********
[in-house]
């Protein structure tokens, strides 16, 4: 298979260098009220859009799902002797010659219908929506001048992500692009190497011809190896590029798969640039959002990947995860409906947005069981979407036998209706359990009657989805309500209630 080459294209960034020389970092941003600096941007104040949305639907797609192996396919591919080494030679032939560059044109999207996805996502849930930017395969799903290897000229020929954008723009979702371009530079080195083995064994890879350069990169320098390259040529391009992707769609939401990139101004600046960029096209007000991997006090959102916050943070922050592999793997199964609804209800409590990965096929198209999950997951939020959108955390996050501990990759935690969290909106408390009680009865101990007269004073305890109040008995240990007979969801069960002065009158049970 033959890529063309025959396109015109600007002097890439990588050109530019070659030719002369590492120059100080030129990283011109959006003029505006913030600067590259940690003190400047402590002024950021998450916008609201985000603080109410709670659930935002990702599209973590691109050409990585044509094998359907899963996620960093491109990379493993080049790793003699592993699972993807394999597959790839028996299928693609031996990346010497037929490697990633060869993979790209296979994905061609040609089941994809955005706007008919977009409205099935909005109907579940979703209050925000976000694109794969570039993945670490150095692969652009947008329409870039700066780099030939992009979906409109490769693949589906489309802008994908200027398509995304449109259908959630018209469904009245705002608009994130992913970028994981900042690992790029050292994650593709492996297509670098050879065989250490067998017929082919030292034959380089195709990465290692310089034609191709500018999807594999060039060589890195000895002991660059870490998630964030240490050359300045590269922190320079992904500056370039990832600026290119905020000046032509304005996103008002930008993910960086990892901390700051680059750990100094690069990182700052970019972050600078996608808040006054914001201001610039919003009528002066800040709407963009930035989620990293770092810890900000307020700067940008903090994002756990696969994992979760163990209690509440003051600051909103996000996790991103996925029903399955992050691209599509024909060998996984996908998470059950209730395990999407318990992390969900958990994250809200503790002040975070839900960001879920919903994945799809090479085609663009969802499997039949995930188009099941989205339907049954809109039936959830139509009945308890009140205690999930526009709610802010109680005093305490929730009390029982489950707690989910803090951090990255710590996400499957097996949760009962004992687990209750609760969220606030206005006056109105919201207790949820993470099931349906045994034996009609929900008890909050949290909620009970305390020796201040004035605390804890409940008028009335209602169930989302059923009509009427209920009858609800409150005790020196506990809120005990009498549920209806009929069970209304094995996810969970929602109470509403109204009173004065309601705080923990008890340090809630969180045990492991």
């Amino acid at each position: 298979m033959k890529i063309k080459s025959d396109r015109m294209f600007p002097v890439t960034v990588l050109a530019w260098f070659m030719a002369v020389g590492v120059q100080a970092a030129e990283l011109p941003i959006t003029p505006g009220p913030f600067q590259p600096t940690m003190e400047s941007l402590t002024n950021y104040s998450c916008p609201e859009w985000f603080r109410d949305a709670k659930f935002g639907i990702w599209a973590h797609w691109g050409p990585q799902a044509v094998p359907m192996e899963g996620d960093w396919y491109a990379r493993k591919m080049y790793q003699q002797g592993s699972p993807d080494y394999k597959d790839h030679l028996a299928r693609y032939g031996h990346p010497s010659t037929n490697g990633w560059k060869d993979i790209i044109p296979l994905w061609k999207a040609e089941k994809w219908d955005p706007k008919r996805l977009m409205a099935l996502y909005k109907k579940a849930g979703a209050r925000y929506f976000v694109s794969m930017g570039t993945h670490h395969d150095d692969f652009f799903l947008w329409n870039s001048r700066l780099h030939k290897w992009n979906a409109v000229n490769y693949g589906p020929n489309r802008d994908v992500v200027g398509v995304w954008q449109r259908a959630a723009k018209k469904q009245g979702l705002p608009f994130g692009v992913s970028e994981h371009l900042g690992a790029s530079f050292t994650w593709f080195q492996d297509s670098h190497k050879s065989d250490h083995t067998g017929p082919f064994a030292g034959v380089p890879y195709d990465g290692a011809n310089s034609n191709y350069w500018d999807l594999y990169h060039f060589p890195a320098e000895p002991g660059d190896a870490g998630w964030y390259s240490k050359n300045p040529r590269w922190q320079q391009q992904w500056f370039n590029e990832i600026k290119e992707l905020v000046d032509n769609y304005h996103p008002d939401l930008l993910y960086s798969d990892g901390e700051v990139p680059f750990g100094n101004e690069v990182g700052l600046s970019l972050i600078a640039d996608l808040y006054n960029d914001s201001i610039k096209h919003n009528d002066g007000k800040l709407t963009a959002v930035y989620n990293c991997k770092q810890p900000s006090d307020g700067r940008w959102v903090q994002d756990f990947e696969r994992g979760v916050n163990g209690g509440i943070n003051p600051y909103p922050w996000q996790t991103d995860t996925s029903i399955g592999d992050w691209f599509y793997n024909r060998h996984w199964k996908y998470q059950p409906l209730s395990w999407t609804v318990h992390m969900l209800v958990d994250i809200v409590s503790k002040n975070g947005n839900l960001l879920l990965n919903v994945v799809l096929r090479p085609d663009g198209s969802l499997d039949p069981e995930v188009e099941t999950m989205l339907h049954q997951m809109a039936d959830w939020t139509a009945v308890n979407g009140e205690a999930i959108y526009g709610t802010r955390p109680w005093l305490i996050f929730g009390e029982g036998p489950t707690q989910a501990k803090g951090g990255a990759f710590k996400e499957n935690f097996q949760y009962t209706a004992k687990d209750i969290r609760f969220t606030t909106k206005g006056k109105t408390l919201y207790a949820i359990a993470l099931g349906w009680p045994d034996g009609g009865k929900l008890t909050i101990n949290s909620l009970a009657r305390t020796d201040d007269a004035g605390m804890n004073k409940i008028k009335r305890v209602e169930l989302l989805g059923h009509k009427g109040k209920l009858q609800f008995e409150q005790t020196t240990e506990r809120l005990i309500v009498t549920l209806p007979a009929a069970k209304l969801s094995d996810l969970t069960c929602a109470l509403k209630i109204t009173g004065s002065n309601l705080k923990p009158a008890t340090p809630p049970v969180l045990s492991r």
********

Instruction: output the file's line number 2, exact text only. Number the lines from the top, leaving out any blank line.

């Protein structure tokens, strides 16, 4: 298979260098009220859009799902002797010659219908929506001048992500692009190497011809190896590029798969640039959002990947995860409906947005069981979407036998209706359990009657989805309500209630 080459294209960034020389970092941003600096941007104040949305639907797609192996396919591919080494030679032939560059044109999207996805996502849930930017395969799903290897000229020929954008723009979702371009530079080195083995064994890879350069990169320098390259040529391009992707769609939401990139101004600046960029096209007000991997006090959102916050943070922050592999793997199964609804209800409590990965096929198209999950997951939020959108955390996050501990990759935690969290909106408390009680009865101990007269004073305890109040008995240990007979969801069960002065009158049970 033959890529063309025959396109015109600007002097890439990588050109530019070659030719002369590492120059100080030129990283011109959006003029505006913030600067590259940690003190400047402590002024950021998450916008609201985000603080109410709670659930935002990702599209973590691109050409990585044509094998359907899963996620960093491109990379493993080049790793003699592993699972993807394999597959790839028996299928693609031996990346010497037929490697990633060869993979790209296979994905061609040609089941994809955005706007008919977009409205099935909005109907579940979703209050925000976000694109794969570039993945670490150095692969652009947008329409870039700066780099030939992009979906409109490769693949589906489309802008994908200027398509995304449109259908959630018209469904009245705002608009994130992913970028994981900042690992790029050292994650593709492996297509670098050879065989250490067998017929082919030292034959380089195709990465290692310089034609191709500018999807594999060039060589890195000895002991660059870490998630964030240490050359300045590269922190320079992904500056370039990832600026290119905020000046032509304005996103008002930008993910960086990892901390700051680059750990100094690069990182700052970019972050600078996608808040006054914001201001610039919003009528002066800040709407963009930035989620990293770092810890900000307020700067940008903090994002756990696969994992979760163990209690509440003051600051909103996000996790991103996925029903399955992050691209599509024909060998996984996908998470059950209730395990999407318990992390969900958990994250809200503790002040975070839900960001879920919903994945799809090479085609663009969802499997039949995930188009099941989205339907049954809109039936959830139509009945308890009140205690999930526009709610802010109680005093305490929730009390029982489950707690989910803090951090990255710590996400499957097996949760009962004992687990209750609760969220606030206005006056109105919201207790949820993470099931349906045994034996009609929900008890909050949290909620009970305390020796201040004035605390804890409940008028009335209602169930989302059923009509009427209920009858609800409150005790020196506990809120005990009498549920209806009929069970209304094995996810969970929602109470509403109204009173004065309601705080923990008890340090809630969180045990492991």